Melvin and Eleanor Lind were married on Sept. 28, 1944. It was very evident that these two have had a happy 58 years of marriage. I coach their grandson, Shawn Lind, on the basketball team and he had his best game of the season later in the evening. Eleanor pointed out the secret to a long marriage is the give and take. Her advice to newlyweds: “Be happy and enjoy each other.”
Ken and Ina Peterson were married on Oct. 20, 1949. Their marriage of 53 years evolved around the family farm. Ina commented on the fact that in every marriage, couples can point out a time when they could have walked away, but for whatever reason chose not to. Ina’s advice: “Learn to tolerate,” she said. “I think that with all the work on the farm, we didn’t have time to fight.”
Bud and Joan Olson were married in Sept. of 1951 and have been married for 52 years. They have a close family and commented on the fact that all six of their children still live close to home. Bud feels that the secret to their marriage has been the willingness to help each when the other is down. Joan’s advice to the younger generation: “Hang in there, even when the going gets tough.”
“And it does get tough,” added Bud.
Jacob and Helen Vondelinde were married on April 24, 1943. They have been married 60 years. The secret to their long-lasting relationship has been respect and forgiveness. “Young couples have to have respect for each other... and feed your husband good,” said Helen.
Jacob’s advice: “Be forgiving.”
Leonard and Toini Aho have the longest tenure in the group. When I asked them what day they got married on, Toini immediately looked at Leonard. It wasn’t because she didn’t know, she wanted to see if Leonard knew the date. He didn’t hesitate – “Sept. 18, 1940,” he proudly announced. That equates to 62 years and the most among the couples on the bus. “Can you imagine living with Leonard for 63 years?” said Toini. “Doesn’t that have something to say about my stamina? I always say, ‘I will have been married for 63 years in Sept., if I let him live that long.’”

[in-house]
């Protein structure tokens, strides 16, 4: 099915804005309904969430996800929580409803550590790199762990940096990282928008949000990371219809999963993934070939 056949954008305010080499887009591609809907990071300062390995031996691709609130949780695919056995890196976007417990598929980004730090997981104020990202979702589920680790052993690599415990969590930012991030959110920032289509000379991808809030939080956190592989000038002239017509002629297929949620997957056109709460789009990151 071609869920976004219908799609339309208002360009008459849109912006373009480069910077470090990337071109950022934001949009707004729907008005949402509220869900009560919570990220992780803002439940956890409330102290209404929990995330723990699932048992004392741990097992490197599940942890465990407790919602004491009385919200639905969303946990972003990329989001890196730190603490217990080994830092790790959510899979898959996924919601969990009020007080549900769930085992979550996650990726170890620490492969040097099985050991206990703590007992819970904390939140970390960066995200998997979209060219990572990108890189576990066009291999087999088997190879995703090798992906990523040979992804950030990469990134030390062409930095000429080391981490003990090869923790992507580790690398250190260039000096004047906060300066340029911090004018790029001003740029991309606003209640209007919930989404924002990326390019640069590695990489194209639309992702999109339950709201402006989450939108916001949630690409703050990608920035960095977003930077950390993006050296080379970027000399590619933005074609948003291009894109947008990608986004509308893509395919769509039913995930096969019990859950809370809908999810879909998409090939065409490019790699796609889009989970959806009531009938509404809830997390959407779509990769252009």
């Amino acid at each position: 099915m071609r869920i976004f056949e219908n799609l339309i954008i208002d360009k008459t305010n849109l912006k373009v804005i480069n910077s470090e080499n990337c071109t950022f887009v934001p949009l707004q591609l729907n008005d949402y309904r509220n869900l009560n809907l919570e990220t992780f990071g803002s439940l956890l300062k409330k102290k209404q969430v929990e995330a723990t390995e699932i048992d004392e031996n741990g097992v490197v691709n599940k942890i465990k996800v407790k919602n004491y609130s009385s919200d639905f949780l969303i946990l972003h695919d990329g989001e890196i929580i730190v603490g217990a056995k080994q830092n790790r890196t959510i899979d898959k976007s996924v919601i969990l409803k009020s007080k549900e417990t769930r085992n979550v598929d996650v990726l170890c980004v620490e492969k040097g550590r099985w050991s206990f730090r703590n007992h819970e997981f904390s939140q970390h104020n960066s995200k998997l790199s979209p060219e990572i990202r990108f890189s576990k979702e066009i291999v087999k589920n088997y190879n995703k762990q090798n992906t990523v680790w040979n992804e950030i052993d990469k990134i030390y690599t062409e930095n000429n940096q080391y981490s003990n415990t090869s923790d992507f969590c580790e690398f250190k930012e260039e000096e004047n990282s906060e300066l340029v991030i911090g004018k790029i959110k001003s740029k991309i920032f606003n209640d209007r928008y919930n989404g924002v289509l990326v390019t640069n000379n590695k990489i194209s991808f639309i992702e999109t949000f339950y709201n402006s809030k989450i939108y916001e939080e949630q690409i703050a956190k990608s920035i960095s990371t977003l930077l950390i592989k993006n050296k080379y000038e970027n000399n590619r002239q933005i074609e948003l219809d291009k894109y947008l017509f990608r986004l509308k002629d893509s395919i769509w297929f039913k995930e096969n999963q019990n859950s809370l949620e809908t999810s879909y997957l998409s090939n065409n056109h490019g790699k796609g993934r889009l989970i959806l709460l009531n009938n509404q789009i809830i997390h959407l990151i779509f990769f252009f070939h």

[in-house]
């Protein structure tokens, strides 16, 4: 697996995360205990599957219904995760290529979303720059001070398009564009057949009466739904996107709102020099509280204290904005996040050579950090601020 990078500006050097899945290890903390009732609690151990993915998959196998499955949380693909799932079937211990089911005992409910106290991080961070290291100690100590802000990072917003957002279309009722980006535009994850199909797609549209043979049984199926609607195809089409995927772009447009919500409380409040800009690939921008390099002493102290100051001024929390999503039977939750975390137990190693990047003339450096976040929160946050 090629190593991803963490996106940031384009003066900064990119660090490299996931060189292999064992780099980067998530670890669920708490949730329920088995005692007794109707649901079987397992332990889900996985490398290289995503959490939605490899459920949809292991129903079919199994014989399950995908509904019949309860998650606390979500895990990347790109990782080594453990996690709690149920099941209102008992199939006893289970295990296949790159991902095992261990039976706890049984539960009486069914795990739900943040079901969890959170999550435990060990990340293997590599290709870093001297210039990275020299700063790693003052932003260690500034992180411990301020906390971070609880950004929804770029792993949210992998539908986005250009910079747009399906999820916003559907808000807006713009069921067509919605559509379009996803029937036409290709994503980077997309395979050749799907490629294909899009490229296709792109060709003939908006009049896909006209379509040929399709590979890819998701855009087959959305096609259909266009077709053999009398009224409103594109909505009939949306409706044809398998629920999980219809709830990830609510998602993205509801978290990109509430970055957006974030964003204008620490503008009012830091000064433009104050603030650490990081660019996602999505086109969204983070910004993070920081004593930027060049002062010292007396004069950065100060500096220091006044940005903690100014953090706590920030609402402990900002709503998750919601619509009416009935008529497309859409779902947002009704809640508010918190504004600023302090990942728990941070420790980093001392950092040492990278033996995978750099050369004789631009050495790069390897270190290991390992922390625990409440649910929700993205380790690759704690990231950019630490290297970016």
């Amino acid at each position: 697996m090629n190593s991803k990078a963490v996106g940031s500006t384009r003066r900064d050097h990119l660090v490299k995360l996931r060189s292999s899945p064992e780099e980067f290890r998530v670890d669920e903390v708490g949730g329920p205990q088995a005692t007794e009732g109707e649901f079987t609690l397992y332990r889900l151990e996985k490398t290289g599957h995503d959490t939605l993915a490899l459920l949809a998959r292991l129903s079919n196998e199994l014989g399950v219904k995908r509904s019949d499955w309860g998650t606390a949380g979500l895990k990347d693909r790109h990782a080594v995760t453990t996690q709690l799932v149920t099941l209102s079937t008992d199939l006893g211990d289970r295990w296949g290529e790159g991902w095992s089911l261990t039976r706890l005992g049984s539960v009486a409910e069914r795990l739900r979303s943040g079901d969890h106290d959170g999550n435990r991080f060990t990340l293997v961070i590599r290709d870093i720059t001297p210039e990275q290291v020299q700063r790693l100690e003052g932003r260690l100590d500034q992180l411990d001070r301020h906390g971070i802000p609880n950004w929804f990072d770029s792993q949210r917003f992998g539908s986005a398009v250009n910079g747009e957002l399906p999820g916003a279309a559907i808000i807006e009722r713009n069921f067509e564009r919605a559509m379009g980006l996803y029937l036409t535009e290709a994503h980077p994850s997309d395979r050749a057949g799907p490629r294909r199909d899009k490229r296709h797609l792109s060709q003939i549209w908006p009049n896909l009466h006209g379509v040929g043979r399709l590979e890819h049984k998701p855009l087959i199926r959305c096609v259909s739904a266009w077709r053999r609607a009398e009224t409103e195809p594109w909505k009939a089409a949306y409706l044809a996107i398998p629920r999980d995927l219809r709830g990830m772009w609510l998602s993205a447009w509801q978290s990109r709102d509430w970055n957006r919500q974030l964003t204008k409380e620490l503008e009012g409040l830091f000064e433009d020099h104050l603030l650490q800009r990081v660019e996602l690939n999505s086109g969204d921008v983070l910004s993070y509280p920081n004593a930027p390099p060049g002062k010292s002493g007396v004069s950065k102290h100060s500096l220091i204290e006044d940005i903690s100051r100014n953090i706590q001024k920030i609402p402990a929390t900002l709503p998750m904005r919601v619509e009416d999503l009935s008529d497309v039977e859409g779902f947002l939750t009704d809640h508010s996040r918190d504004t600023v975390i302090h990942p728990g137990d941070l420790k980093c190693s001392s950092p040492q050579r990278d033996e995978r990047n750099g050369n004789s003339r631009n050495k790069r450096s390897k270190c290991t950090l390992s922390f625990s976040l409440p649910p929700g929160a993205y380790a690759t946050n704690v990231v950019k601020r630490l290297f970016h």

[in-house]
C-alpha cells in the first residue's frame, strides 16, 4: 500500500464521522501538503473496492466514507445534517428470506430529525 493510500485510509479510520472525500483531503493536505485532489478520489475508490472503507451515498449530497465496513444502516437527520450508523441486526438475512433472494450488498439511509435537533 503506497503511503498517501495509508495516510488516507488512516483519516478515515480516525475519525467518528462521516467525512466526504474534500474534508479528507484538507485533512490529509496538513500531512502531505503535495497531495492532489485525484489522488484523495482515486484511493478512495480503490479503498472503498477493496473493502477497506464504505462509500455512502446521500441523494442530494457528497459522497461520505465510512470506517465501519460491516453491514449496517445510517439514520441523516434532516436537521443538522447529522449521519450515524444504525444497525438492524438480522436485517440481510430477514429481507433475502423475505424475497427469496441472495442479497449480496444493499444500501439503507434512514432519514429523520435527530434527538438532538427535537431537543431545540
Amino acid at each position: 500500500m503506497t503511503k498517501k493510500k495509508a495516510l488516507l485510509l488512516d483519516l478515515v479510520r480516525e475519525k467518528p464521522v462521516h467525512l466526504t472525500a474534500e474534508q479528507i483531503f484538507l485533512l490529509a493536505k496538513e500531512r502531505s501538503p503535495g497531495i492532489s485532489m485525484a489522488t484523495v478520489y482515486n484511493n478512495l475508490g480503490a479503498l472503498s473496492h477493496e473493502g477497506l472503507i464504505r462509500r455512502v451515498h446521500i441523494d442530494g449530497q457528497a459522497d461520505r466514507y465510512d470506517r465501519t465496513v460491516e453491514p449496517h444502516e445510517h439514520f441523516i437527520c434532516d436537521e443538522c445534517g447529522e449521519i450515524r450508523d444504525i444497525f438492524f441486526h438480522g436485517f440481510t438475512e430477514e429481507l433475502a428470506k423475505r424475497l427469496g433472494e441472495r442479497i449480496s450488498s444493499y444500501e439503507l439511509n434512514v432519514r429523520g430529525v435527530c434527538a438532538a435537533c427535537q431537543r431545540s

Leonard and Toini shared their very first Valentine’s moment, which wasn’t actually Valentine’s Day, but closer to Christmas time. We were at Sunday School together at the Lakeside School. “We were 10 and eight years old at the time. I didn’t get any candy and Leonard shared some of his.” The year was 1929 and it was love ever after for Toini and Leonard. Toini recalled their 50th wedding anniversary (just 12 years ago), when their two grandsons gave Leonard a sack of candy to remember the special day.
The secret to their marriage has been simple according to Leonard. “Keep your mouth shut and let them think they are the boss.”
According to Toini, divorce has never been an option.
I received lots of advice from the eight couples and our two chaperones, Art Jauss and Eleanor Spicer. Thanks to a little patience and understanding from my own wife, I was off the hook for missing Valentine’s Day dinner with her.
Unfortunately, the story doesn’t end here and the day did not end on a happy note. For one couple, Kenny and Ina Peterson, what started out as a celebration of marriage, ended with a tragedy at home.
A fire started and consumed Kenny and Ina’s barn later that evening. The fire took many of their personal belongings and one cow. Thankfully, no one was injured or hurt, but a day that started out joyous, ended in sadness. Life is filled with celebrations and tragedies and this Valentine’s Day would have both. Just like a marriage of over 50 years, there are joyous times and there are sad times. This was a sad day for Kenny and Ina Peterson.
I visited them the following morning to discover several friends, family and neighbors were there helping out in any way that they could. Several men worked on mending a fence, friends stopped by to offer an embrace... a family stopped with extra food for the people that had gathered.
The loss was not just the barn and one animal, but much more. They lost all their tools, three freezers of meat, a bobcat, a three wheeler, paneling, a table saw, band saw, tractor... and the list goes on.
On a positive note, one of the bottle baby calves was rescued by one of the fire fighters and Kenny found one pair of pliers. The rest is in a smoldering heap. Kenny didn’t have time to share any other details because he was on his way to the hospital. He breathed in a little too much smoke and they wanted to check for carbon monoxide poisoning. Before he left, he shared one last thought. “We only have as many problems as we can handle.”
Knowing Kenny and Ina, they will take this setback in stride and it, too, will pass. Just think, in seven years there will be another celebration. Kenny and Ina will have been married for 60 years.
This article first appeared in the February 18, 2003 issue of the Voyageur Press.